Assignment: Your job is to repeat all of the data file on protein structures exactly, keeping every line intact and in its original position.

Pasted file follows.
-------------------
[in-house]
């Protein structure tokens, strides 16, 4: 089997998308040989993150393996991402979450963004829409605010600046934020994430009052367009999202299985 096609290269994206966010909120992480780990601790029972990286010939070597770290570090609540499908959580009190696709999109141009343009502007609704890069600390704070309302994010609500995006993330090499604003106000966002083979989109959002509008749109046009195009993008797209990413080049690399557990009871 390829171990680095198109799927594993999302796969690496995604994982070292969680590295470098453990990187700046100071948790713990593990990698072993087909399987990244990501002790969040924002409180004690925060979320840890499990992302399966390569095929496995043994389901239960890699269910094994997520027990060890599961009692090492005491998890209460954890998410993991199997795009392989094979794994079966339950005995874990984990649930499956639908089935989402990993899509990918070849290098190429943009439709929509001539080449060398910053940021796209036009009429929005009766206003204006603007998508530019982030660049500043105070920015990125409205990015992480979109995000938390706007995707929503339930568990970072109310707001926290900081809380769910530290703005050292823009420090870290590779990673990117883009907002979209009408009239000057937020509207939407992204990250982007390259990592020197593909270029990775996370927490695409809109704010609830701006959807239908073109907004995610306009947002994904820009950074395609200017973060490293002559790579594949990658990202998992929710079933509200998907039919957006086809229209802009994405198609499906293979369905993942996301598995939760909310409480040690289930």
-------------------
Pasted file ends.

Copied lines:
[in-house]
């Protein structure tokens, strides 16, 4: 089997998308040989993150393996991402979450963004829409605010600046934020994430009052367009999202299985 096609290269994206966010909120992480780990601790029972990286010939070597770290570090609540499908959580009190696709999109141009343009502007609704890069600390704070309302994010609500995006993330090499604003106000966002083979989109959002509008749109046009195009993008797209990413080049690399557990009871 390829171990680095198109799927594993999302796969690496995604994982070292969680590295470098453990990187700046100071948790713990593990990698072993087909399987990244990501002790969040924002409180004690925060979320840890499990992302399966390569095929496995043994389901239960890699269910094994997520027990060890599961009692090492005491998890209460954890998410993991199997795009392989094979794994079966339950005995874990984990649930499956639908089935989402990993899509990918070849290098190429943009439709929509001539080449060398910053940021796209036009009429929005009766206003204006603007998508530019982030660049500043105070920015990125409205990015992480979109995000938390706007995707929503339930568990970072109310707001926290900081809380769910530290703005050292823009420090870290590779990673990117883009907002979209009408009239000057937020509207939407992204990250982007390259990592020197593909270029990775996370927490695409809109704010609830701006959807239908073109907004995610306009947002994904820009950074395609200017973060490293002559790579594949990658990202998992929710079933509200998907039919957006086809229209802009994405198609499906293979369905993942996301598995939760909310409480040690289930």